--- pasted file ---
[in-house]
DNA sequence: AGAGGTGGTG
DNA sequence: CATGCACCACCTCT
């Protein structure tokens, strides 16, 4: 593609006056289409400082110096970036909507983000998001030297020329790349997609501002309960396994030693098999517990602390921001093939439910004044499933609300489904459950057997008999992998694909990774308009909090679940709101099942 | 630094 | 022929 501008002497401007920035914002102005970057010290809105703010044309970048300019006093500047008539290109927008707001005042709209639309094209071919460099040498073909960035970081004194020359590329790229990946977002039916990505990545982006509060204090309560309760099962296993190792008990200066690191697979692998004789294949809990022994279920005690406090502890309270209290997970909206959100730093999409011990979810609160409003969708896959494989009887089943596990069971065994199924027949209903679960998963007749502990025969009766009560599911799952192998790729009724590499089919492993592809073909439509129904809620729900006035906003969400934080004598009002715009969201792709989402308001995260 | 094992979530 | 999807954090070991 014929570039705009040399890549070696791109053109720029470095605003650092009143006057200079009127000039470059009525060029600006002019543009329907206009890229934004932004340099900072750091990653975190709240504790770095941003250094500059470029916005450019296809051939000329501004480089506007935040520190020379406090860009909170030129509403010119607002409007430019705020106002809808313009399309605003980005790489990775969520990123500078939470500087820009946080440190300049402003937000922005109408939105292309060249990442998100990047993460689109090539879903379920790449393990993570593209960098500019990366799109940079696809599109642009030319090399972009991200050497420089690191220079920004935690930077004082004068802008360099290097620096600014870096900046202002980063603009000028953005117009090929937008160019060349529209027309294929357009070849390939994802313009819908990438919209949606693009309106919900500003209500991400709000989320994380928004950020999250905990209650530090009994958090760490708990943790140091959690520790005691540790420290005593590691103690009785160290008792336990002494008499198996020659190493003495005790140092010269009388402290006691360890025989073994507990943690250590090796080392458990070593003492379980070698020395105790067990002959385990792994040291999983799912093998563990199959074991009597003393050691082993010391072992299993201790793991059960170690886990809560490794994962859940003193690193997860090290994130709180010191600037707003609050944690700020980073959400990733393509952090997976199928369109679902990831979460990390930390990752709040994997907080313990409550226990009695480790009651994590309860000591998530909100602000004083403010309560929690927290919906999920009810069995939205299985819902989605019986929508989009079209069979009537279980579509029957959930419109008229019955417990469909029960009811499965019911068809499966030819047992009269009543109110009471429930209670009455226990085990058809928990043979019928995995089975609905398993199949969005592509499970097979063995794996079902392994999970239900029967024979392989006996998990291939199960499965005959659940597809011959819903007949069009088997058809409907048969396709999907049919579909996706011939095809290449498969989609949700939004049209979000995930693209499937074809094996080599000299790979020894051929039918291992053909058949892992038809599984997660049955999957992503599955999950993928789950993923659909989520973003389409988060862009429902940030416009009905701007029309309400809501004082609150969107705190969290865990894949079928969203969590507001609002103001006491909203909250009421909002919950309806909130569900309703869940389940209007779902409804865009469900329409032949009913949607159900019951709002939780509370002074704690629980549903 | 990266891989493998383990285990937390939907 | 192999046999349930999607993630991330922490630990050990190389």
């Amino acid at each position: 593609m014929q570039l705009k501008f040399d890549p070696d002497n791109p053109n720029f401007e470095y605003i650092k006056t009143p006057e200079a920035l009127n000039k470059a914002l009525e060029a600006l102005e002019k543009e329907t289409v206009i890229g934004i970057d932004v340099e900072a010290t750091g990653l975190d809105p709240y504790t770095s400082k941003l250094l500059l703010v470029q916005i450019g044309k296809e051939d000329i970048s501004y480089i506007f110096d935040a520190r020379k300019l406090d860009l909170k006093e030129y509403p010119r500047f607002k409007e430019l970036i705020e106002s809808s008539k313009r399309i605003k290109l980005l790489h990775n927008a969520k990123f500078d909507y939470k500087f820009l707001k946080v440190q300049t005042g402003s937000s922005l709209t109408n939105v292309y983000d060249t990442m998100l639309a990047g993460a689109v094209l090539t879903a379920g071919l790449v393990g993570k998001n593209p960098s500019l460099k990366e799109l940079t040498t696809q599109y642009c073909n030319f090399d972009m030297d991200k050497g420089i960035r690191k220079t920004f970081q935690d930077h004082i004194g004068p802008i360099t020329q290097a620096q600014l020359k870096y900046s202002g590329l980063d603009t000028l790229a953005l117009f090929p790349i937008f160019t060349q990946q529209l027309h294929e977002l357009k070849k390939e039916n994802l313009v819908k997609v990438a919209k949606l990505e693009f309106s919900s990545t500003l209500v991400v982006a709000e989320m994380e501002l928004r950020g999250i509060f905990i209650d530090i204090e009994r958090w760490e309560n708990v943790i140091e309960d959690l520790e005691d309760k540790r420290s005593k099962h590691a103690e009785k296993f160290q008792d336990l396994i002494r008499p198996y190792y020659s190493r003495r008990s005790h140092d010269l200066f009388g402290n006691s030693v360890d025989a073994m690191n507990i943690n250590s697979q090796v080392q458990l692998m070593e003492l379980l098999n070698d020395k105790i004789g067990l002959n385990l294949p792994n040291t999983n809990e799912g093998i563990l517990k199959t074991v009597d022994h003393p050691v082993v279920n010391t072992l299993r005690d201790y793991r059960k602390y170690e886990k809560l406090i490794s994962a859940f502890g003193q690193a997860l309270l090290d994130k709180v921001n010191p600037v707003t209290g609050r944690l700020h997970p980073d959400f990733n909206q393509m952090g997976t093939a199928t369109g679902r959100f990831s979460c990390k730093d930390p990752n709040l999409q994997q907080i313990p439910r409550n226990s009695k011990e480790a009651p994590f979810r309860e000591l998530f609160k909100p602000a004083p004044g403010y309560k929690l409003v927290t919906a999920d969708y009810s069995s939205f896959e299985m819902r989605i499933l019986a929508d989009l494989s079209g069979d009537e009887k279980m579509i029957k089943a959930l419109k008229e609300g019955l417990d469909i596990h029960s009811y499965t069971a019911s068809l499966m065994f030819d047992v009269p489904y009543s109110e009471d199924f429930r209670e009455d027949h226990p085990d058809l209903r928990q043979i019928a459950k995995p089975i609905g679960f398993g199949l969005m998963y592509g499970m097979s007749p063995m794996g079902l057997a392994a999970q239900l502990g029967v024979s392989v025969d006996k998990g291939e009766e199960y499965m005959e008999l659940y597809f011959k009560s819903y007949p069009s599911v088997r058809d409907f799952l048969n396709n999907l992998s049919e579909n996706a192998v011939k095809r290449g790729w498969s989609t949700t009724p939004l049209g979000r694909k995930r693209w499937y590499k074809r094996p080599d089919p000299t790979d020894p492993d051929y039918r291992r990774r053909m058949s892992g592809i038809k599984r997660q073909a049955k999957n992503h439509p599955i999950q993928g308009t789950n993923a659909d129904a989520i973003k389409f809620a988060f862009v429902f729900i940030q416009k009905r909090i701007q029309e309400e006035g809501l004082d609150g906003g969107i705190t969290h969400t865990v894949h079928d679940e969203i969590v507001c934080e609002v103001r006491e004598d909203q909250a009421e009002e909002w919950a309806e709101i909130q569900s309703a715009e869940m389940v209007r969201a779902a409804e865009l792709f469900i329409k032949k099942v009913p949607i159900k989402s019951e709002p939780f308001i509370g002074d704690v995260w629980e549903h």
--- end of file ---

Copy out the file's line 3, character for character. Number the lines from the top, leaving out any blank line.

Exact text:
DNA sequence: CATGCACCACCTCT